Livin’ on Tulsa Time

The new museum opened its doors to the public on May 10th, 2022, located in Tulsa’s arts district near the city’s renowned Woody Guthrie Center. Originally a former paper warehouse, the 29,000 sq.ft center is a dynamic, multifaceted venue which houses permanent, temporary, and traveling exhibitions of Dylan’s work, his influences, and projects inspired by his legacy. The center will serve as a space to educate, motivate, and inspire visitors through exhibits, public programs, performances, lectures, and publications. While designing the space, the team took into account three visitor experiences: “swimmers, skimmers, and divers” defining the different user profiles visiting the center and how they will interact with the content of the museum.

Olson Kundig Transforms Abandoned Warehouse into a Bob Dylan Center in Tulsa —

Just another post in my sporadic series of posts on things to do in Oklahoma when friends and family finally decide they have to come visit me.

Less Worried About Tulsa (for now)



Screenshot_2020-06-27 Coronavirus Disease 2019 (COVID-19) Tulsa Health Department(1)

Screenshot_2020-06-27 Coronavirus Disease 2019 (COVID-19) Tulsa Health Department(2)

Screenshot_2020-06-27 Coronavirus Disease 2019 (COVID-19) Tulsa Health Department(3)


Go to my Project List page if you want to understand why I track Tulsa infections.

Look at the percentage of Asians with Covid-19.  Asians in Tulsa Oklahoma?

From a webpage:

Dim Mang is organizing this fundraiser.

Created June 12, 2020 — Community & Neighbors

The Burmese American community in Tulsa is one of the largest in the United States, totaling about 8,000 members. We are a community of immigrants and refugees; the majority of the community are Chin, also known as Zomi, a (Christian) religious and ethnic minority group from Chin State in Myanmar.

The community is at the front lines of COVID-19, with outbreaks occurring across multiple factories in Tulsa due to the state’s passive response and these companies’ unsafe working standards. In order to aid the Zomi community in Tulsa, we (a group of college students and recently graduated college students) are raising money to put together packages of gloves, masks, and translated CDC guidelines in Zomi language, which is the language the majority of the community speaks.

Whirlpool plant in Tulsa temporarily shuttered after COVID-19 outbreak

A Whirlpool Corporation plant in Tulsa was closed after health officials confirmed cases of COVID-19, a deadly and highly infectious disease, associated with the facility.

This virus is doing more than merely infecting people, causing extreme illness and death.  This virus is a teacher.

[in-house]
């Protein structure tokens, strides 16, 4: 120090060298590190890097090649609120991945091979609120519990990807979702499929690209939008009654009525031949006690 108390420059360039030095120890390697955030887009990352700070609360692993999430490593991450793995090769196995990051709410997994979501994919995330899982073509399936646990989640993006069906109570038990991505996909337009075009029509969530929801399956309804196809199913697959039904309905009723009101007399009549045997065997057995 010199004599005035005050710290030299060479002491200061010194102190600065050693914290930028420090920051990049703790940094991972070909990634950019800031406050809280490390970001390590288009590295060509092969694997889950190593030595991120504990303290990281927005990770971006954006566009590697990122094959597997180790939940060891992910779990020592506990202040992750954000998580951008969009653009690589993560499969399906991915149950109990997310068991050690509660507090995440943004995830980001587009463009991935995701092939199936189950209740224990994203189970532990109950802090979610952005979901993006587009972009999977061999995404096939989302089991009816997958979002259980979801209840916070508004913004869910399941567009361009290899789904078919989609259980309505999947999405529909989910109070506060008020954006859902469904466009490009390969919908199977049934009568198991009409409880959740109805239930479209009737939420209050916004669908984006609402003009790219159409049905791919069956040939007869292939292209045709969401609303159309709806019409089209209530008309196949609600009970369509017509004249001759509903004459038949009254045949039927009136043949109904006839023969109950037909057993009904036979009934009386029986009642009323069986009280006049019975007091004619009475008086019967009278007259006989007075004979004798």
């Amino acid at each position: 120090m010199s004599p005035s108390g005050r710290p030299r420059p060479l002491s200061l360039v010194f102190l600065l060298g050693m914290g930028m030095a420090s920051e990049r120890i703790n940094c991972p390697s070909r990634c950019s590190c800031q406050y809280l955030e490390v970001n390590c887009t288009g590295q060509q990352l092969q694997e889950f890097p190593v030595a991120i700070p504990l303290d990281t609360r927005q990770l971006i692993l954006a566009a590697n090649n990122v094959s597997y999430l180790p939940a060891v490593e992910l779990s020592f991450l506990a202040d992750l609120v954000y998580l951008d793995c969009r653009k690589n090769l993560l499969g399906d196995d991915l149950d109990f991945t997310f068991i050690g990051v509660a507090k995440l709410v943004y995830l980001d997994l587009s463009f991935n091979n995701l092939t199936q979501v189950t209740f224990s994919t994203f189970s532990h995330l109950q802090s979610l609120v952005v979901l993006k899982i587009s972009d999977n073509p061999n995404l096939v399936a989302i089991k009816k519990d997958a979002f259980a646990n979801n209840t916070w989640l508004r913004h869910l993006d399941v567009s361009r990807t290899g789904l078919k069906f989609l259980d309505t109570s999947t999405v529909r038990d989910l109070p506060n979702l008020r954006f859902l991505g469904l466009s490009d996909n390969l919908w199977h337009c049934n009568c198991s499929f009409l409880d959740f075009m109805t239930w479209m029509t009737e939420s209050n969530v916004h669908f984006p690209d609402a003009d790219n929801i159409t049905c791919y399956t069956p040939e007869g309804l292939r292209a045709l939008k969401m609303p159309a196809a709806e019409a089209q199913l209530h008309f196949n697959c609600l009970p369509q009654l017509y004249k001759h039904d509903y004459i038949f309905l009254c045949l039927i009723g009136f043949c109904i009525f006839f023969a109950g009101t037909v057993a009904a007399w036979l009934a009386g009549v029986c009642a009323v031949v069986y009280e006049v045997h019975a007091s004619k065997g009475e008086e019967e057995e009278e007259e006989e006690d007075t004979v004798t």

We are learning who and what in our society is truly essential.

We are learning more about supply chains and their inherent weak links.

We are learning there are those among us who care about others and those of us who are boundlessly selfish.

We are learning the oft touted service economy is not only a myth but that a majority of the services provided in a service economy are not essential.


We are learning the “higher” in higher education is the cost and debt, not necessarily the quality of the product.

We are learning we all need to eat but not eat out.

We are learning.



Tulsa Remote

A year after Tulsa Remote launched, the first participants — a mix of expats from expensive coastal cities, wanderlusty young adults, and those with roots in the region — say they’ve found many of the things they were looking for: a more comfortable and affordable quality of life, new neighbors they like, enough of an economic cushion to ease the stress of buying new furniture, and a fresh start. Many say they’ll stick around past the end of the one-year program. More than that: Some of them tell stories of positive personal transformation that are so dramatic, they might appear too perfect, almost canned. But after checking in with participants over the course of eight months, I found that many of them remained just as effusive. Maybe it’s something about Tulsa. Or maybe it’s something about Tulsa Remote.

According to an analysis of U.S. Census and Bureau of Labor Statistics data by the remote work consultancy Global Workspace Analytics and Flexjobs, telecommuting grew more than 150% between 2005 and 2017. This year, the American Community Survey found that the fastest-growing commute was no commute, as work-from-home arrangements become more popular everywhere.

What Happened When Tulsa Paid People to Work Remotely

I love Tulsa.  It’s kind of like a really great restaurant you want to tell all of your friends about but you don’t because if everyone knows about it the place gets too crowded or the food quality slips.  But for a city to pay remote workers to come live and work is certainly a grand experiment.

My #1 Project currently lives in Owasso, a suburb of Tulsa.  He could have gotten a job anywhere but decided to settle and stick roots in the Tulsa metro.

The Citylab article is long but worth reading if you’re interested in tele-commuting and remote work issues.

Here’s a taste of Oklahoma for y’all.